Like the book image, I’ve moved it to the front of our stack (z-index:90) and set its image dimensions to the default (111x160px) to keep it sharp and clear.

The stretchy graphicGraphic 3: The Connecting Arms

This, of course, is our stretchy graphic. It’s nothing more than a transparent PNG8 with some pinkish dotted lines. I added some fake soft shadows to give it a touch more depth.

The important point is to keep this graphic relatively plain and raw from the start. If we make it a bit chunky to begin with, stretching it out of shape can’t do all that much damage to it.

Firstly I’ve positioned this left:56%, so its left-hand side should always tuck in behind the book image (which was left:55%), regardless of the page width. I’ve also set the z-index for this graphic to 85, so it should never be in front of either the book or the boxes.

Next, I set the width of this connecting graphic to width:30%. This is 30% of the containing DIV, so the graphic will stretch and contract as its container does. The graphic’s right-hand edge tucks in nicely behind the feature boxes.

There’s no magical method for working out this percentage (30%) — it just takes a bit of trial and error. I set a temporary border on the stretchy graphic while I tweaked it, which helped to makes things clearer.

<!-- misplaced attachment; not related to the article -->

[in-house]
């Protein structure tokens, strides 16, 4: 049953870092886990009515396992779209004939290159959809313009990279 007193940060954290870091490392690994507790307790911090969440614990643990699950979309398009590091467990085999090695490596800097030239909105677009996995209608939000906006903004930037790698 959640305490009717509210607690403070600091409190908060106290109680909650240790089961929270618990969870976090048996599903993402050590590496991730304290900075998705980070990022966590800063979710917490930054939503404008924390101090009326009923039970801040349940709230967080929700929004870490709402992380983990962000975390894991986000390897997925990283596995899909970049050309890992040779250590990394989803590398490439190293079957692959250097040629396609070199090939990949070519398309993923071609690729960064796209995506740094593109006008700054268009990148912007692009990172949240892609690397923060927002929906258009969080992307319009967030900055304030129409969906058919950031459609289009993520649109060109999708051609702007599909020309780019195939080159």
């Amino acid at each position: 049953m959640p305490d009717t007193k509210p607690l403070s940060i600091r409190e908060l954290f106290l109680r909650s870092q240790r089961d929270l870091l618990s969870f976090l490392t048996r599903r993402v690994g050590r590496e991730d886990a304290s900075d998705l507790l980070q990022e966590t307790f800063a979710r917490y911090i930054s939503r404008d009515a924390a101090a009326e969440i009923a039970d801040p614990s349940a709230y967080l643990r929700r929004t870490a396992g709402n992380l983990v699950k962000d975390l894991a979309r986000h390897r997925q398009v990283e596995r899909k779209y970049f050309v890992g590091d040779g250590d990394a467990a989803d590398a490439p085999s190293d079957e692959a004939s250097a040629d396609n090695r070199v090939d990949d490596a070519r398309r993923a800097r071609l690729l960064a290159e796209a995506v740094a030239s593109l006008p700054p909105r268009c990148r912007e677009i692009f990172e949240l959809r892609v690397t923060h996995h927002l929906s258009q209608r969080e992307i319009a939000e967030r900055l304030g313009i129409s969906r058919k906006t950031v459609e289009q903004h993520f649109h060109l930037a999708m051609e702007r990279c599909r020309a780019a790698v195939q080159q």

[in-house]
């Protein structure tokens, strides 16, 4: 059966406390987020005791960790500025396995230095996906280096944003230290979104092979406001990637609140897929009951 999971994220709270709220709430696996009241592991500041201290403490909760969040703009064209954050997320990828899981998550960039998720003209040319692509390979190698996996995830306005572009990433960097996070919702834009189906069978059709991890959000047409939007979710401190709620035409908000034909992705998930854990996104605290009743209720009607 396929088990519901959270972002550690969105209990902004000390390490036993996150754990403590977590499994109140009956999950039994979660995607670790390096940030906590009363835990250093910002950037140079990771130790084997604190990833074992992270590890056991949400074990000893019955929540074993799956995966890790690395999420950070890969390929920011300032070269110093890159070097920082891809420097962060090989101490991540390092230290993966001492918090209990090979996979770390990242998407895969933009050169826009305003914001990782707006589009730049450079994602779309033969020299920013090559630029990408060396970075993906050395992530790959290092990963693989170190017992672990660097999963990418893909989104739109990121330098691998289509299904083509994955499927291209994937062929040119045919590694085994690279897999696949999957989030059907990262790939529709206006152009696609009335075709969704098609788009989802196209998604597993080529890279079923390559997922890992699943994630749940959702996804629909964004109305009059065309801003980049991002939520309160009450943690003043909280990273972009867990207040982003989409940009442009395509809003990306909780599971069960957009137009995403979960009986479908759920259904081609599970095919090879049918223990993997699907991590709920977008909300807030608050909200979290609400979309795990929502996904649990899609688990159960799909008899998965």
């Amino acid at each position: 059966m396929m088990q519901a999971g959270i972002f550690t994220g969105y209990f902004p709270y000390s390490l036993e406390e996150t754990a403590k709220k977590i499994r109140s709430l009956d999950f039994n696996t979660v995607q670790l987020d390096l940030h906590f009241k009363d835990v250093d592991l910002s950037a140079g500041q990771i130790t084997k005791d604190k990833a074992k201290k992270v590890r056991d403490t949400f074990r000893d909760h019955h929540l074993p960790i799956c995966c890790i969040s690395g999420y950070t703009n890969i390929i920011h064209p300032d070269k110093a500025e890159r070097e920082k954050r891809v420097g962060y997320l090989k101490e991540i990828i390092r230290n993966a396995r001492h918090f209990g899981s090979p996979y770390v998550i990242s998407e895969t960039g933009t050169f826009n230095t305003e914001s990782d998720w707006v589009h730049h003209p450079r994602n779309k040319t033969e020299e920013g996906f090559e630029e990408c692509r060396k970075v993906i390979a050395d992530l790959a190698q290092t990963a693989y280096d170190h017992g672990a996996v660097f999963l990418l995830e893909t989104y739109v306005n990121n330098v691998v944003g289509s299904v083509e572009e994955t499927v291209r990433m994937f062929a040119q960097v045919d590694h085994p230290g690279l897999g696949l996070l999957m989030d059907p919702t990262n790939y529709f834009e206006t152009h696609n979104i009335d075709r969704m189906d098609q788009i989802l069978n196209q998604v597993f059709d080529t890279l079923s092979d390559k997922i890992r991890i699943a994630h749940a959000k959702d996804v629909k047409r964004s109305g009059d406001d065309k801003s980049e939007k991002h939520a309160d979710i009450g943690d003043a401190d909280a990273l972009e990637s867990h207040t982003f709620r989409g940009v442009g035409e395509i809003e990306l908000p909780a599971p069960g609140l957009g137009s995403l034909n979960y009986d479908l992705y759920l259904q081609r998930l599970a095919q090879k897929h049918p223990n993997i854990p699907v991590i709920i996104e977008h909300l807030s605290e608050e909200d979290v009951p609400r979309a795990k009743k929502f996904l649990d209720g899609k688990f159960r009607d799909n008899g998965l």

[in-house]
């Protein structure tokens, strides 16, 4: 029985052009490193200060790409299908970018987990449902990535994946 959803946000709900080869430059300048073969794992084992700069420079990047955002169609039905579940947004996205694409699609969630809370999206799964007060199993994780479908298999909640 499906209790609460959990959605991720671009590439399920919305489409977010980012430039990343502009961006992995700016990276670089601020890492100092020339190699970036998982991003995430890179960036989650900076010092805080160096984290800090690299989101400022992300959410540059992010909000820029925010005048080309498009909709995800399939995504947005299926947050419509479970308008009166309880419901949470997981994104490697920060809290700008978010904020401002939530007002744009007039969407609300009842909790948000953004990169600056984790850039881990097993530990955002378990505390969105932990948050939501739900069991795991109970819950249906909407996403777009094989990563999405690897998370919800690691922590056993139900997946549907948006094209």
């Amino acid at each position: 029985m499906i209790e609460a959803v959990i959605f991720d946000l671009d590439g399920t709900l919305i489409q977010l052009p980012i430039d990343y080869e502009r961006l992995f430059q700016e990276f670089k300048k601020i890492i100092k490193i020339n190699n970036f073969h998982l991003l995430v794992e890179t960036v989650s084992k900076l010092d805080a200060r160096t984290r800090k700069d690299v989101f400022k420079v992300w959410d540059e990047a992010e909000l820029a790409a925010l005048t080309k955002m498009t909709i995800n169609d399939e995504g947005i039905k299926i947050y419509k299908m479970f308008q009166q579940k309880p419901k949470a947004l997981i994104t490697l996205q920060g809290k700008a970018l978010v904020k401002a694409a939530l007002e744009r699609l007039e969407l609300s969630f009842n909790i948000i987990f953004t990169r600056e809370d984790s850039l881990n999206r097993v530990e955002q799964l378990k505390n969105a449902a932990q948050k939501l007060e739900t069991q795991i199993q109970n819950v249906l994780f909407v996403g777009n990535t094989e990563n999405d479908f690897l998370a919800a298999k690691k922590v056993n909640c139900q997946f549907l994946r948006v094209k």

As you can see, the connecting arms certainly do distort as they stretch, but it doesn’t seem to be damaging to the overall result — to my eye at least.

The Wrap-up

If you like this effect, to my mind there are two challenges you’ll have to contend with. The first challenge is a technical one.

IE7 is happy to set your image width at 30% on page load, but it steadfastly refuses to automatically recalculate that width if you resize your browser window. Reloading the page will reset the width, but I don’t know of any way of forcing IE7 to recalculate the width on the fly.

Strangely, for all it’s other issues, IE6 will scale the image correctly, so this is clearly a new bug.

The second challenge is simply finding a plausible situation in which to use this technique. I’d certainly be keen to see any variations on the theme that you might come up with.

Paul O’Brien has suggested a fix for the IE7 refresh bug. He writes:

Regarding your stretchy images article the fix for IE7 is simply to wrap the image in a span and apply the measurements to the span and make the image 100% width and height. I always do it this way and it seems to work without problems :)


div#promo-b div span#stretch {
div#promo-b div span#stretch img {

<span id="stretch"  >
<img src="" alt="" /></span>

Here’s an example of Paul’s code in action.